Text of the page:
The leader of the Conservative Party in the United Kingdom, David Cameron, may wind up being Prime Minister of a minority government, but it almost surely does not matter. Cameron is a Bush/Nixon-style Tory, quite comfortable with a bloated government and high tax rates. He has refused to say he will repeal Labor’s recent 10-percentage-point increase in the top tax rate, and as far as I know he has not identified any spending cuts – even though the budget exploded in recent years. Iain Murray of the Competitive Enterprise Institute is from the other side of the Atlantic, and his analysis has been quite persuasive from the beginning. Here’s what he wrote for National Review this morning (I especially like what he recommends on Scotland):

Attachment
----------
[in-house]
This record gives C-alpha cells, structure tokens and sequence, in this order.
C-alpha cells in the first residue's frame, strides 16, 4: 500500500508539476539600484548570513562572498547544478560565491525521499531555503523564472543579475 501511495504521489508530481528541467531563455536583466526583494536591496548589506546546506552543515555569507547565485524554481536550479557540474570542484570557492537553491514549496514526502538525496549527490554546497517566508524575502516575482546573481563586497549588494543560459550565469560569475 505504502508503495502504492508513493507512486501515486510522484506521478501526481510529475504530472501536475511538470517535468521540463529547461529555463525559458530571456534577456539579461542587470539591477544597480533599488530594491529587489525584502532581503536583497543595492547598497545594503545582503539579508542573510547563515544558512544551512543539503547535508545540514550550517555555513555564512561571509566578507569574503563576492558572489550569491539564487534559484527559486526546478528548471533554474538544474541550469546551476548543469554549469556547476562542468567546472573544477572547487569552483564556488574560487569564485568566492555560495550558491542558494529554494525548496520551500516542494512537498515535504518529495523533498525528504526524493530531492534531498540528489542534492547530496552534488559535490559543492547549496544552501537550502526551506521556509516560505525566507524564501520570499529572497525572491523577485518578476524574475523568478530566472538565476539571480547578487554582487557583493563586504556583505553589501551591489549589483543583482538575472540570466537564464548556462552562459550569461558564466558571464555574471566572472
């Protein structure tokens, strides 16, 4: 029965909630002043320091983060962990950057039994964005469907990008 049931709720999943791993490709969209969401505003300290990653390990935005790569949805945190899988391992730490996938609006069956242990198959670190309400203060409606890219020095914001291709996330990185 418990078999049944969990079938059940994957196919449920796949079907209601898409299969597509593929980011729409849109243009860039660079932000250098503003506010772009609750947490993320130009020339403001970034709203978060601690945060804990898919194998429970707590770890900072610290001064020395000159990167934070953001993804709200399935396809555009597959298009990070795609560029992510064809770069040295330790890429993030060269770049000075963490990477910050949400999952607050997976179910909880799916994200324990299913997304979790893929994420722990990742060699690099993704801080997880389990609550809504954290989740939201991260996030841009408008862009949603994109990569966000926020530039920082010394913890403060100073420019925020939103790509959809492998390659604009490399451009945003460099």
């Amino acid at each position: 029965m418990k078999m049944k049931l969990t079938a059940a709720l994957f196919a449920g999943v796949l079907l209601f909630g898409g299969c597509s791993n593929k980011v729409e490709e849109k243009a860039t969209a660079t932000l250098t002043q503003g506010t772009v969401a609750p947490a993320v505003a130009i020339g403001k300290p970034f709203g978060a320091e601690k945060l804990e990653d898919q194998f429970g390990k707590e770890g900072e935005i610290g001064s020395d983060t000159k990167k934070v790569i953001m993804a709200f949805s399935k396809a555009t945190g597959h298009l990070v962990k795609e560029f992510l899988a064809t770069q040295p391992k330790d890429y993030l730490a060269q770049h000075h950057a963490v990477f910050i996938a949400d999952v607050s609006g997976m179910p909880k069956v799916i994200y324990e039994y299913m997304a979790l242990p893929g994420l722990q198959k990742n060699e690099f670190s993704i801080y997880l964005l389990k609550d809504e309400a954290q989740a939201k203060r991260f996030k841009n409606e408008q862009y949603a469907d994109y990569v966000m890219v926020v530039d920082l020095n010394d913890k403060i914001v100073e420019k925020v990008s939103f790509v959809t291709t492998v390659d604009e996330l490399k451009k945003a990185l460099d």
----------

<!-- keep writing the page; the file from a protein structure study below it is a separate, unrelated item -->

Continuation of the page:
The final question is whether this Cameron minority government can survive for long. I think it can if it governs from the center. That, of course, would be an utter disaster for small-c conservatism and the nation, which needs a dose of fiscal conservatism now more than anything else. However, that is the core conservative policy least embraced by Cameron’s Conservative party. If the party grows a backbone, we might see a tough budget rejected, a vote of confidence and a new election. More likely, I fear we’ll see a “nice” budget that will gain majority support and weak government from the center. One final point. If I had my druthers, I’d offer a deal to the Scottish Nationalists for a referendum on Scottish independence. The Scots have clearly and decisively rejected unionism, so it is time for them to taste the consequences of that rejection. The public finances of the United Kingdom of England, Wales, and Northern Ireland would improve markedly and the Conservatives would have a solid majority. I can’t see why this option isn’t on the table.